Dr Saffron Vickers Walkling introduces titles to look out for this ESEA Heritage Month and beyond. Saffron lived and worked in China for five years, and their research area includes late twentieth century Chinese Shakespeare in performance.
September is East and South East Asian Heritage Month. Founded in 2021 by Britain’s East and South East Asian Network (besea.n), it commemorates “those who have contributed positively to British society” and celebrates “the richness of ESEA culture”, says Michelle Chan.
In alphabetical order, East Asian and South East Asian countries include: Brunei, Burma (Myanmar), Cambodia, China, Hong Kong, Indonesia, Japan, Laos, Macau, Malaysia, Mongolia, North Korea, Singapore, South Korea, Taiwan, Thailand, the Philippines, Timor-Leste, and Vietnam.
Besea.n say that their “vision is one where our communities are seen and supported in all spaces”. This includes the sold out ESEA Lit Fest at Foyles Bookshop in London, which started on 23rd September 2023.
Here are some highlights from their Reading List:
A Lover’s Discourse by Xiaolu Guo tells of a Chinese woman’s life in London, reflecting on the nature of cross-cultural love and language. The title references Roland Barthes’ book of the same name, and its Cantonese film adaptation. Novelist and filmmaker Guo came to YSJ in 2008 as part of our China Week to speak about her debut English-language novel A Concise Chinese-English Dictionary for Lovers, which our first years were studying on their Gender and Writing module. Although not a sequel, A Lover’s Discourse revisits and reframes many of the tropes of the earlier book. Her film She, A Chinese is also currently showing on Channel 4.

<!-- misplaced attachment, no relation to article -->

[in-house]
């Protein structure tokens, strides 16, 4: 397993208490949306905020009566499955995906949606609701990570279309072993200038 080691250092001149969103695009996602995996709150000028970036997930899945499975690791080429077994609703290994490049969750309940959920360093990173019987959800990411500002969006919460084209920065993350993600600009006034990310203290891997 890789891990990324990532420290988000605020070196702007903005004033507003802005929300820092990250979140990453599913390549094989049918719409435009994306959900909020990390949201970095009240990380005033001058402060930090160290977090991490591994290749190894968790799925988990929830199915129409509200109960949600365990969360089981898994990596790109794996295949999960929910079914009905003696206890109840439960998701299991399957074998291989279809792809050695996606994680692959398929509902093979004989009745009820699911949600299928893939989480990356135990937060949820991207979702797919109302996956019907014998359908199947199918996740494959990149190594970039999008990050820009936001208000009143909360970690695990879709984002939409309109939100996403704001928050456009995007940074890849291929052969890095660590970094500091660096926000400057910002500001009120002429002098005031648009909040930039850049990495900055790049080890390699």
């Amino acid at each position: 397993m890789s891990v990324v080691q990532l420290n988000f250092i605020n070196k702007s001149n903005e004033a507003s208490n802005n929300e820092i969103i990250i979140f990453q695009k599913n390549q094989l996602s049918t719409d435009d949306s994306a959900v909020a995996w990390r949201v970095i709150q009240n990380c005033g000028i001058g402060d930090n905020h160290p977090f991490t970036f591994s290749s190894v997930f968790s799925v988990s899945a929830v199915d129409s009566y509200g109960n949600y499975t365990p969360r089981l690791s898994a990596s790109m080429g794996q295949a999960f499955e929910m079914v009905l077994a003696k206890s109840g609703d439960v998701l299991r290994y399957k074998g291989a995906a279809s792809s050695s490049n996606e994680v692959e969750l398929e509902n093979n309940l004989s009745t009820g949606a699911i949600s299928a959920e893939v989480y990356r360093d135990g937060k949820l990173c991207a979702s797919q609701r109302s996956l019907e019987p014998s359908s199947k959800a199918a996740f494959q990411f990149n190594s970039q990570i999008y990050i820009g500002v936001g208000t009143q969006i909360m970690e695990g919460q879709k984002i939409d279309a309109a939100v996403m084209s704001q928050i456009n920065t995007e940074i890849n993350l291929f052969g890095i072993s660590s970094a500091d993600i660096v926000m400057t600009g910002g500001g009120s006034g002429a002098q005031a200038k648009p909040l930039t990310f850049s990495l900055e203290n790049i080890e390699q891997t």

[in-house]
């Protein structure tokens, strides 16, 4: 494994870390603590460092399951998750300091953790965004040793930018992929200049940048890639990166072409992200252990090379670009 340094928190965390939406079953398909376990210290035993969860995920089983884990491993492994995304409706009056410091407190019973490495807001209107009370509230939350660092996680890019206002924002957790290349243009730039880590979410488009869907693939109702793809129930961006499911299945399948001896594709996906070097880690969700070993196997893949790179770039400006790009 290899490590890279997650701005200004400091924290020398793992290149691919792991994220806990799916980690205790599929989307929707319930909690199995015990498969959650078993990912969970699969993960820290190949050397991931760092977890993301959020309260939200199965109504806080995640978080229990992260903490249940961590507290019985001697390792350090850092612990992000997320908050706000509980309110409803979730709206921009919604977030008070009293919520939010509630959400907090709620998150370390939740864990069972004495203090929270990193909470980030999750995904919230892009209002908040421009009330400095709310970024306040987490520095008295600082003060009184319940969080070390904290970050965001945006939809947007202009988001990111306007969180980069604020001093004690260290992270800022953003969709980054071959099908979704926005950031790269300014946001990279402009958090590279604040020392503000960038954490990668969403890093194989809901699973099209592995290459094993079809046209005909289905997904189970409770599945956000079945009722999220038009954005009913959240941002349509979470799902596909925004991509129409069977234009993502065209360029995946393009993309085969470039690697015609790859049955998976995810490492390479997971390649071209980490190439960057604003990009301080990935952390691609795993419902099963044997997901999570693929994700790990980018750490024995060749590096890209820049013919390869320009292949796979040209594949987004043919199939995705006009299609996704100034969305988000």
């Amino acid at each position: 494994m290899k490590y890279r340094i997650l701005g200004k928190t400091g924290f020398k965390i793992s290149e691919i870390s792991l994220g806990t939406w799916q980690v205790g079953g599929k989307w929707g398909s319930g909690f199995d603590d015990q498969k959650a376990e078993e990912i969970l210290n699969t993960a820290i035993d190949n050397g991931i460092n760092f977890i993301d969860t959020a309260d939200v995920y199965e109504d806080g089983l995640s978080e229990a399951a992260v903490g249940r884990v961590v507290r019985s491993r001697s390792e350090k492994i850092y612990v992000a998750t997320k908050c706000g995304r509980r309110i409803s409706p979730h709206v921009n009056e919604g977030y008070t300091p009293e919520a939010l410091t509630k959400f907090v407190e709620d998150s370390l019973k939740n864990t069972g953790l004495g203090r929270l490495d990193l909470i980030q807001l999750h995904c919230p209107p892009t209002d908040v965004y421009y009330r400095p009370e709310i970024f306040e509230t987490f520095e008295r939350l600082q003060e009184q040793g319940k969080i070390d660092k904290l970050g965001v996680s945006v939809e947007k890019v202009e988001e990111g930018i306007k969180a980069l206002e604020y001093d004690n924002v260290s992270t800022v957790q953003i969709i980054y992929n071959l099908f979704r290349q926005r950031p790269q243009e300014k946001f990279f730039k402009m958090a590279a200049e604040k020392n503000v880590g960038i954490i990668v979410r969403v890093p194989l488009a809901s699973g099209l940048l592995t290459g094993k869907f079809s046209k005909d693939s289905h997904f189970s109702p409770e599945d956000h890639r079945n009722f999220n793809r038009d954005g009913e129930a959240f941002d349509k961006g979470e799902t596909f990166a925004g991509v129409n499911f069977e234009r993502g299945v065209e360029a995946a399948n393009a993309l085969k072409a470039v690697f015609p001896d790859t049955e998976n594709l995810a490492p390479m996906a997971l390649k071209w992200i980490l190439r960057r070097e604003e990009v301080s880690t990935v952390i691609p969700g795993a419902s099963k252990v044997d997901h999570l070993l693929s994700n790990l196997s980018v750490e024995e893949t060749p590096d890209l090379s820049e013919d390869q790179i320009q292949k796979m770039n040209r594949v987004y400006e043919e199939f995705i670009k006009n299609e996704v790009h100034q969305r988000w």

Night Sky with Exit Wounds is a collection of poetry by the Vietnamese-American writer and academic Ocean Vuong, reflecting on his refugee experience – both its horrors and its wonders.
Vuong’s novel On Earth We Are Briefly Gorgeous sustained us through the long holiday of 2021 as our Big Summer Read. See more here.
If you want something that will shock and amuse you in equal measures, check out Yellowface by R. F. Kuang, a hilarious satire on the ultimate in literary cultural appropriation…
This bestseller combines big ideas with humour and is simultaneously thought-provoking and immensely readable!
If you’ve never read Kazuo Ishiguro’s Never Let Me Go, then now is the time to remedy this.
A firm A-level favourite for many years, Ishiguro’s novel about a group of young people at an English boarding school quickly reveals the dystopian side of its apparent idyllic setting.
If it’s film you are interested in, Channel 4 has a selection for ESEA, including the first ever British Chinese feature film, Ping Pong, which I’ve reviewed here. “Elaine Choi (Sheen), a trainee lawyer tasked with executing the will of local businessman Sam Wong, whose body has been found in a telephone box, receiver still in hand. The trouble is, she can’t read Chinese characters.”
You can find Film 4’s complete ESEA listings here: